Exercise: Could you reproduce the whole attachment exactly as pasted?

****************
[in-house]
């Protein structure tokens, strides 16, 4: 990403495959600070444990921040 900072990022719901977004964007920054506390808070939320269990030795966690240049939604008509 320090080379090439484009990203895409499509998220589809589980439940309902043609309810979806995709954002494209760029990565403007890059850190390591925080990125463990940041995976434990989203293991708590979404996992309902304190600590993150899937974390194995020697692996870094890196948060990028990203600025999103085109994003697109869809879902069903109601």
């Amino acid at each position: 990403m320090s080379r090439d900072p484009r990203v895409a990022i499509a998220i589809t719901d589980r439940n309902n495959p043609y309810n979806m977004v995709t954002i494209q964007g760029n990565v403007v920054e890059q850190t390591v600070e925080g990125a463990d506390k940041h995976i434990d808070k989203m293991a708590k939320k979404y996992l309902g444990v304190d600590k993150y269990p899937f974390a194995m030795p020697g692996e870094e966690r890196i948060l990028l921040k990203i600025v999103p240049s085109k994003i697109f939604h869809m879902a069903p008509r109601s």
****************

[in-house]
């Protein structure tokens, strides 16, 4: 990403495959600070444990921040 900072990022719901977004964007920054506390808070939320269990030795966690240049939604008509 320090080379090439484009990203895409499509998220589809589980439940309902043609309810979806995709954002494209760029990565403007890059850190390591925080990125463990940041995976434990989203293991708590979404996992309902304190600590993150899937974390194995020697692996870094890196948060990028990203600025999103085109994003697109869809879902069903109601």
């Amino acid at each position: 990403m320090s080379r090439d900072p484009r990203v895409a990022i499509a998220i589809t719901d589980r439940n309902n495959p043609y309810n979806m977004v995709t954002i494209q964007g760029n990565v403007v920054e890059q850190t390591v600070e925080g990125a463990d506390k940041h995976i434990d808070k989203m293991a708590k939320k979404y996992l309902g444990v304190d600590k993150y269990p899937f974390a194995m030795p020697g692996e870094e966690r890196i948060l990028l921040k990203i600025v999103p240049s085109k994003i697109f939604h869809m879902a069903p008509r109601s």